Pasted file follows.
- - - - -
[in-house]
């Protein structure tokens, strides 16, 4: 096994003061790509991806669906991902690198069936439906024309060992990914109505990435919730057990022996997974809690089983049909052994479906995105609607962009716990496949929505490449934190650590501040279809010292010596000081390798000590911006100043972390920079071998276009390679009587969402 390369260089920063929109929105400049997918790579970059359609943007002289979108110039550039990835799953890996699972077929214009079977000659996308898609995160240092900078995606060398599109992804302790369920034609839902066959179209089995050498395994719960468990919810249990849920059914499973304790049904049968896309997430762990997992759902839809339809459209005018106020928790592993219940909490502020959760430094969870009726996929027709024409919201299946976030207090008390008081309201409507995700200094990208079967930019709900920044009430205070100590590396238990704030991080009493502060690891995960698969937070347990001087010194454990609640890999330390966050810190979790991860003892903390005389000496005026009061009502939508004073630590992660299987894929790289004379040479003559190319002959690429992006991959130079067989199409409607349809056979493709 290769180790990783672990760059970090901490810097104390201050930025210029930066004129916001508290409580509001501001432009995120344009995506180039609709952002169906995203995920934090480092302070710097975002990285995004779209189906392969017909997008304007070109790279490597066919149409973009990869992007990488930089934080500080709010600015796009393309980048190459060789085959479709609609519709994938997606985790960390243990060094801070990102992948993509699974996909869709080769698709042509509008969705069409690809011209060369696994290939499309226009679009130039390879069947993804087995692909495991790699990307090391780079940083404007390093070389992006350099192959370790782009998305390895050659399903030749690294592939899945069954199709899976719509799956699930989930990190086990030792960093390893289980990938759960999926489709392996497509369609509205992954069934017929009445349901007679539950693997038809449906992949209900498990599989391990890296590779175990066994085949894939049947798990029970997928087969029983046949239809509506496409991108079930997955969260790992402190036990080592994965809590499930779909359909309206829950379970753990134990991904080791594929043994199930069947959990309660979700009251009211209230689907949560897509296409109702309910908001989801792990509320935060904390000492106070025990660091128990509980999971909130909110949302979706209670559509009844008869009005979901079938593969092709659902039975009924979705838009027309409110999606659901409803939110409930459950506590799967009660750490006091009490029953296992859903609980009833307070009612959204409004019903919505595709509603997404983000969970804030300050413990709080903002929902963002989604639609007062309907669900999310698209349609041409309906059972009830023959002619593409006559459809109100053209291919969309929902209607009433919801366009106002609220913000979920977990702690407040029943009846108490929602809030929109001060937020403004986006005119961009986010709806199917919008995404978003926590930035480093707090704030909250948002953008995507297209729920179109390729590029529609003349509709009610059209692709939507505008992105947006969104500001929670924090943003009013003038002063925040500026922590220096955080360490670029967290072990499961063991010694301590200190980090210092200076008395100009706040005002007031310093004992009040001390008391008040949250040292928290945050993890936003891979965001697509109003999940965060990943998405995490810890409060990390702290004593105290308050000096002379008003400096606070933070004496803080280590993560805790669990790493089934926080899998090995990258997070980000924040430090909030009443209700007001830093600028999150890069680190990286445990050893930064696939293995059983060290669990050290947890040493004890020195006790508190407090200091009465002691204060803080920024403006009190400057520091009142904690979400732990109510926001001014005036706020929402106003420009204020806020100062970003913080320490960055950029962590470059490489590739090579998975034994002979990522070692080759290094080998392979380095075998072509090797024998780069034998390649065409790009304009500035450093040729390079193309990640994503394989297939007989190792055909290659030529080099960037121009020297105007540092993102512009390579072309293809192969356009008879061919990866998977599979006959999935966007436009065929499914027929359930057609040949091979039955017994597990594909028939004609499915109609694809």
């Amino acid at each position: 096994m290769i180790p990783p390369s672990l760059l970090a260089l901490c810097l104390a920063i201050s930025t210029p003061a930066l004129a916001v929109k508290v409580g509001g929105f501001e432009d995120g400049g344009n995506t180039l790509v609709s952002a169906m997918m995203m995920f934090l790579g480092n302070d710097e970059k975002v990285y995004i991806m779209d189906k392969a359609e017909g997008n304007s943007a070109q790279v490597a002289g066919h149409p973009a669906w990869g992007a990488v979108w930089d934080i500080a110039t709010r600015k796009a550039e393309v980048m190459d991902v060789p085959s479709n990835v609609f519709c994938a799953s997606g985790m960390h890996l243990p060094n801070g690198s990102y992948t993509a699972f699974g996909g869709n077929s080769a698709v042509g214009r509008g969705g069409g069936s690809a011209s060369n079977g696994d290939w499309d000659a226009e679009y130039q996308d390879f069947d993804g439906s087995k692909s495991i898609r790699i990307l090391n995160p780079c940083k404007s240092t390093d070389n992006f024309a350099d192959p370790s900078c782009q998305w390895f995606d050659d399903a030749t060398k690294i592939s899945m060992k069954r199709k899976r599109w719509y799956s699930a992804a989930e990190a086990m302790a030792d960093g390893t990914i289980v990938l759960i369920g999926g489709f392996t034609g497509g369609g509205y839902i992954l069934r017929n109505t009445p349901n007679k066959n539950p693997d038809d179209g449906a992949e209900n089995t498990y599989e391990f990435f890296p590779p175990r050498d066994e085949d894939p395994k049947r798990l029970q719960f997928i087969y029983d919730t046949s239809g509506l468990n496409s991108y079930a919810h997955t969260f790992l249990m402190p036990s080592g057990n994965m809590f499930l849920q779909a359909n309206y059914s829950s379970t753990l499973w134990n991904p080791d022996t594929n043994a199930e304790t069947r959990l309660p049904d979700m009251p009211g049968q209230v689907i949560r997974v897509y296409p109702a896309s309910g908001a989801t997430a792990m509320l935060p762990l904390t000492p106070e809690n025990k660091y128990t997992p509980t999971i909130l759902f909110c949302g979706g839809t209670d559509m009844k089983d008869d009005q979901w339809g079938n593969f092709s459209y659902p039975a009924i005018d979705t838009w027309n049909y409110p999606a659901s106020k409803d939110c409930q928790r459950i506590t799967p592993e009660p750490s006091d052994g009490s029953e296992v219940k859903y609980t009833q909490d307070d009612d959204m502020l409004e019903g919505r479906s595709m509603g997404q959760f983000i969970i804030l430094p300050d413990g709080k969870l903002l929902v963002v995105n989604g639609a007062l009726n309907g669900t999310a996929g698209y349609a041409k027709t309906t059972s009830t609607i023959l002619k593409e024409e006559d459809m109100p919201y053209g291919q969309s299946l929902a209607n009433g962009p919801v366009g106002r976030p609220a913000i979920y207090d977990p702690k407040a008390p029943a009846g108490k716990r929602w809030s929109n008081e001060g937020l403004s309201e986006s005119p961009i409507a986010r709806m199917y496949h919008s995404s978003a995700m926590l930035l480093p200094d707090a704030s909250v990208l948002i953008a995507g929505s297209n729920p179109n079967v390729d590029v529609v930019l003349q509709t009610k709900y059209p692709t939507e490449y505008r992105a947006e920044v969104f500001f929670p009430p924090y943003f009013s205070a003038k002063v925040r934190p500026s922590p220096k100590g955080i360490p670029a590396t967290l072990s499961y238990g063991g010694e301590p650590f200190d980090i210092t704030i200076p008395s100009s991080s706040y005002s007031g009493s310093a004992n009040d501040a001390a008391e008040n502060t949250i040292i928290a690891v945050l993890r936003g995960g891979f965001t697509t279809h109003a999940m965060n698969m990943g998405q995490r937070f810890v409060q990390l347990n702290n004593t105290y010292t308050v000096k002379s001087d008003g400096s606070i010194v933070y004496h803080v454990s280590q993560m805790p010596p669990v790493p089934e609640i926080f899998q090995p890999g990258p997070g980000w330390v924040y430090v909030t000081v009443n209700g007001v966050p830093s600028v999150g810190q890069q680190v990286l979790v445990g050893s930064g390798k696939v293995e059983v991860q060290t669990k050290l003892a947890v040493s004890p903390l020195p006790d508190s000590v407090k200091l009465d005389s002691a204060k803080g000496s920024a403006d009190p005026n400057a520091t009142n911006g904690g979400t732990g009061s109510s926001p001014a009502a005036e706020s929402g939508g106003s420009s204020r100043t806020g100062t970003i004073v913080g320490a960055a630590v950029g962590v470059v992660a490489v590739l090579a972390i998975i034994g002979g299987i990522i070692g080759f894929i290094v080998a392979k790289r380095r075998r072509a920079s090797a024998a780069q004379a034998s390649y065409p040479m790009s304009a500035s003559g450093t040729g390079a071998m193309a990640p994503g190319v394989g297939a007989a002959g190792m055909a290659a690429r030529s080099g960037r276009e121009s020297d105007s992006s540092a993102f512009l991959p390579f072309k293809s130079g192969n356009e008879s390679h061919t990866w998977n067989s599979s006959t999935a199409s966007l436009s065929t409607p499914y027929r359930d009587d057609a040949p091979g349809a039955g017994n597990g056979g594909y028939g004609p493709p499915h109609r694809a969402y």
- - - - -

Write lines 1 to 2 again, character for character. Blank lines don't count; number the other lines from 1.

[in-house]
């Protein structure tokens, strides 16, 4: 096994003061790509991806669906991902690198069936439906024309060992990914109505990435919730057990022996997974809690089983049909052994479906995105609607962009716990496949929505490449934190650590501040279809010292010596000081390798000590911006100043972390920079071998276009390679009587969402 390369260089920063929109929105400049997918790579970059359609943007002289979108110039550039990835799953890996699972077929214009079977000659996308898609995160240092900078995606060398599109992804302790369920034609839902066959179209089995050498395994719960468990919810249990849920059914499973304790049904049968896309997430762990997992759902839809339809459209005018106020928790592993219940909490502020959760430094969870009726996929027709024409919201299946976030207090008390008081309201409507995700200094990208079967930019709900920044009430205070100590590396238990704030991080009493502060690891995960698969937070347990001087010194454990609640890999330390966050810190979790991860003892903390005389000496005026009061009502939508004073630590992660299987894929790289004379040479003559190319002959690429992006991959130079067989199409409607349809056979493709 290769180790990783672990760059970090901490810097104390201050930025210029930066004129916001508290409580509001501001432009995120344009995506180039609709952002169906995203995920934090480092302070710097975002990285995004779209189906392969017909997008304007070109790279490597066919149409973009990869992007990488930089934080500080709010600015796009393309980048190459060789085959479709609609519709994938997606985790960390243990060094801070990102992948993509699974996909869709080769698709042509509008969705069409690809011209060369696994290939499309226009679009130039390879069947993804087995692909495991790699990307090391780079940083404007390093070389992006350099192959370790782009998305390895050659399903030749690294592939899945069954199709899976719509799956699930989930990190086990030792960093390893289980990938759960999926489709392996497509369609509205992954069934017929009445349901007679539950693997038809449906992949209900498990599989391990890296590779175990066994085949894939049947798990029970997928087969029983046949239809509506496409991108079930997955969260790992402190036990080592994965809590499930779909359909309206829950379970753990134990991904080791594929043994199930069947959990309660979700009251009211209230689907949560897509296409109702309910908001989801792990509320935060904390000492106070025990660091128990509980999971909130909110949302979706209670559509009844008869009005979901079938593969092709659902039975009924979705838009027309409110999606659901409803939110409930459950506590799967009660750490006091009490029953296992859903609980009833307070009612959204409004019903919505595709509603997404983000969970804030300050413990709080903002929902963002989604639609007062309907669900999310698209349609041409309906059972009830023959002619593409006559459809109100053209291919969309929902209607009433919801366009106002609220913000979920977990702690407040029943009846108490929602809030929109001060937020403004986006005119961009986010709806199917919008995404978003926590930035480093707090704030909250948002953008995507297209729920179109390729590029529609003349509709009610059209692709939507505008992105947006969104500001929670924090943003009013003038002063925040500026922590220096955080360490670029967290072990499961063991010694301590200190980090210092200076008395100009706040005002007031310093004992009040001390008391008040949250040292928290945050993890936003891979965001697509109003999940965060990943998405995490810890409060990390702290004593105290308050000096002379008003400096606070933070004496803080280590993560805790669990790493089934926080899998090995990258997070980000924040430090909030009443209700007001830093600028999150890069680190990286445990050893930064696939293995059983060290669990050290947890040493004890020195006790508190407090200091009465002691204060803080920024403006009190400057520091009142904690979400732990109510926001001014005036706020929402106003420009204020806020100062970003913080320490960055950029962590470059490489590739090579998975034994002979990522070692080759290094080998392979380095075998072509090797024998780069034998390649065409790009304009500035450093040729390079193309990640994503394989297939007989190792055909290659030529080099960037121009020297105007540092993102512009390579072309293809192969356009008879061919990866998977599979006959999935966007436009065929499914027929359930057609040949091979039955017994597990594909028939004609499915109609694809």